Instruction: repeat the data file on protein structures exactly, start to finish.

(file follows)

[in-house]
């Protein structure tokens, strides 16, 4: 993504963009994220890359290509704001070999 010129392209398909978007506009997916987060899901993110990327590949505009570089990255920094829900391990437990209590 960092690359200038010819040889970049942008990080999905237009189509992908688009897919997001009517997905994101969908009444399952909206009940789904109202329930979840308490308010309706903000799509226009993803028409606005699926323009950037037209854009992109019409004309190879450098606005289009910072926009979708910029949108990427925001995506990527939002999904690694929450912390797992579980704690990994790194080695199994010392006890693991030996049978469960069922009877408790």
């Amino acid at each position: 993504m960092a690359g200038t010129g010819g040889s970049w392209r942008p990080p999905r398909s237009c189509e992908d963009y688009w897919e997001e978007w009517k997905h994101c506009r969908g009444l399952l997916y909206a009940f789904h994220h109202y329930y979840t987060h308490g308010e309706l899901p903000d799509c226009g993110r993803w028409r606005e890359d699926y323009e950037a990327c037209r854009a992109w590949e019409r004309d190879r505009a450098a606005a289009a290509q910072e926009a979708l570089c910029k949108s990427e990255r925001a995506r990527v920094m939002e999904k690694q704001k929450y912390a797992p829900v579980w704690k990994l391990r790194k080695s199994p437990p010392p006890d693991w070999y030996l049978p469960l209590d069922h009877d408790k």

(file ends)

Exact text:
[in-house]
């Protein structure tokens, strides 16, 4: 993504963009994220890359290509704001070999 010129392209398909978007506009997916987060899901993110990327590949505009570089990255920094829900391990437990209590 960092690359200038010819040889970049942008990080999905237009189509992908688009897919997001009517997905994101969908009444399952909206009940789904109202329930979840308490308010309706903000799509226009993803028409606005699926323009950037037209854009992109019409004309190879450098606005289009910072926009979708910029949108990427925001995506990527939002999904690694929450912390797992579980704690990994790194080695199994010392006890693991030996049978469960069922009877408790």
């Amino acid at each position: 993504m960092a690359g200038t010129g010819g040889s970049w392209r942008p990080p999905r398909s237009c189509e992908d963009y688009w897919e997001e978007w009517k997905h994101c506009r969908g009444l399952l997916y909206a009940f789904h994220h109202y329930y979840t987060h308490g308010e309706l899901p903000d799509c226009g993110r993803w028409r606005e890359d699926y323009e950037a990327c037209r854009a992109w590949e019409r004309d190879r505009a450098a606005a289009a290509q910072e926009a979708l570089c910029k949108s990427e990255r925001a995506r990527v920094m939002e999904k690694q704001k929450y912390a797992p829900v579980w704690k990994l391990r790194k080695s199994p437990p010392p006890d693991w070999y030996l049978p469960l209590d069922h009877d408790k």